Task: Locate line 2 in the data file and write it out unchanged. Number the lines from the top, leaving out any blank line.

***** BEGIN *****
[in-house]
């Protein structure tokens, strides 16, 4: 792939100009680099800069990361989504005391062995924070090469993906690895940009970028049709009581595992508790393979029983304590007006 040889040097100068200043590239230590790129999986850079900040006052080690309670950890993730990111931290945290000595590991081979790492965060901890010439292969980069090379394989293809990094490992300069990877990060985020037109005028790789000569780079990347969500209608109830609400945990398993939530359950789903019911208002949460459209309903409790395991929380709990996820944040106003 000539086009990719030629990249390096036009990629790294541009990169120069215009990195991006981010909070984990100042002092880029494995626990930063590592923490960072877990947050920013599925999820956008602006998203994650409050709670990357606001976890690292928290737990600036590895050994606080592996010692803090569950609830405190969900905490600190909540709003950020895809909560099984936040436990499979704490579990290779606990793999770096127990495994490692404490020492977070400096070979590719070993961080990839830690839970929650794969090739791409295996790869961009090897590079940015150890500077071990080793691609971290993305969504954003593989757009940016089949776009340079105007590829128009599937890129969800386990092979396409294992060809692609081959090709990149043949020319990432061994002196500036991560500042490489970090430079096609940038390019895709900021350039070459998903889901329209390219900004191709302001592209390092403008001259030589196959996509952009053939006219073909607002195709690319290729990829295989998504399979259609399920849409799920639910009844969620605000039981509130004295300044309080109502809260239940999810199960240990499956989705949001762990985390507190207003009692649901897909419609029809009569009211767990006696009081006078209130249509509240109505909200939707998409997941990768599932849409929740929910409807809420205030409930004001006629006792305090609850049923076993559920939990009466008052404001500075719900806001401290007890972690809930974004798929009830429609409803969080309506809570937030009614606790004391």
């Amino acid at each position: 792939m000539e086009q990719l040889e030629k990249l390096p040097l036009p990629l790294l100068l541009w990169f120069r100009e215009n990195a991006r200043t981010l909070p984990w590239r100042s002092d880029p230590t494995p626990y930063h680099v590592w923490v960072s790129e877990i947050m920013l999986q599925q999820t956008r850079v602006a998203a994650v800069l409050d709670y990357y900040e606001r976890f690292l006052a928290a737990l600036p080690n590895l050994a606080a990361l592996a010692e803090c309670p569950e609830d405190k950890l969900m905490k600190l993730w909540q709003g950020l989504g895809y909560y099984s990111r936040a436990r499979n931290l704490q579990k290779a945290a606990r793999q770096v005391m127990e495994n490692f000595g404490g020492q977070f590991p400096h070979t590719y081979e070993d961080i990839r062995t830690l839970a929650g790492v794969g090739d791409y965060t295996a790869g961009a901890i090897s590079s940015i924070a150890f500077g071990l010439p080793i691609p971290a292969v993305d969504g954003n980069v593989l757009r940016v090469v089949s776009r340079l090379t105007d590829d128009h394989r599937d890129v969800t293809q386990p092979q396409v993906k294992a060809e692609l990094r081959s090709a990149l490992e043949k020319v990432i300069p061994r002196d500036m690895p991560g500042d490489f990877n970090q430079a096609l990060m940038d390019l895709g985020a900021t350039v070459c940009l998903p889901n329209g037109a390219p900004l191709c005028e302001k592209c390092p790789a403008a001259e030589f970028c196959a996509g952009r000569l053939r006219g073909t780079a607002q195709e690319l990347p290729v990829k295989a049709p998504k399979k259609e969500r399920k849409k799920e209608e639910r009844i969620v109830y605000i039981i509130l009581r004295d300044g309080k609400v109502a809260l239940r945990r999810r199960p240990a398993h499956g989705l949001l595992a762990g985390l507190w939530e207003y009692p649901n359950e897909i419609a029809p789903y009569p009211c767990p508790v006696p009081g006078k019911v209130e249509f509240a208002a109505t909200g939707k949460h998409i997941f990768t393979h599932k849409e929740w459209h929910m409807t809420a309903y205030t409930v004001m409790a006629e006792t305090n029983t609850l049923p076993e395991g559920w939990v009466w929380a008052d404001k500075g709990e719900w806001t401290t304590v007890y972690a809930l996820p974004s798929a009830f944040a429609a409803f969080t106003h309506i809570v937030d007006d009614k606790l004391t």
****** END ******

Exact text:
């Protein structure tokens, strides 16, 4: 792939100009680099800069990361989504005391062995924070090469993906690895940009970028049709009581595992508790393979029983304590007006 040889040097100068200043590239230590790129999986850079900040006052080690309670950890993730990111931290945290000595590991081979790492965060901890010439292969980069090379394989293809990094490992300069990877990060985020037109005028790789000569780079990347969500209608109830609400945990398993939530359950789903019911208002949460459209309903409790395991929380709990996820944040106003 000539086009990719030629990249390096036009990629790294541009990169120069215009990195991006981010909070984990100042002092880029494995626990930063590592923490960072877990947050920013599925999820956008602006998203994650409050709670990357606001976890690292928290737990600036590895050994606080592996010692803090569950609830405190969900905490600190909540709003950020895809909560099984936040436990499979704490579990290779606990793999770096127990495994490692404490020492977070400096070979590719070993961080990839830690839970929650794969090739791409295996790869961009090897590079940015150890500077071990080793691609971290993305969504954003593989757009940016089949776009340079105007590829128009599937890129969800386990092979396409294992060809692609081959090709990149043949020319990432061994002196500036991560500042490489970090430079096609940038390019895709900021350039070459998903889901329209390219900004191709302001592209390092403008001259030589196959996509952009053939006219073909607002195709690319290729990829295989998504399979259609399920849409799920639910009844969620605000039981509130004295300044309080109502809260239940999810199960240990499956989705949001762990985390507190207003009692649901897909419609029809009569009211767990006696009081006078209130249509509240109505909200939707998409997941990768599932849409929740929910409807809420205030409930004001006629006792305090609850049923076993559920939990009466008052404001500075719900806001401290007890972690809930974004798929009830429609409803969080309506809570937030009614606790004391």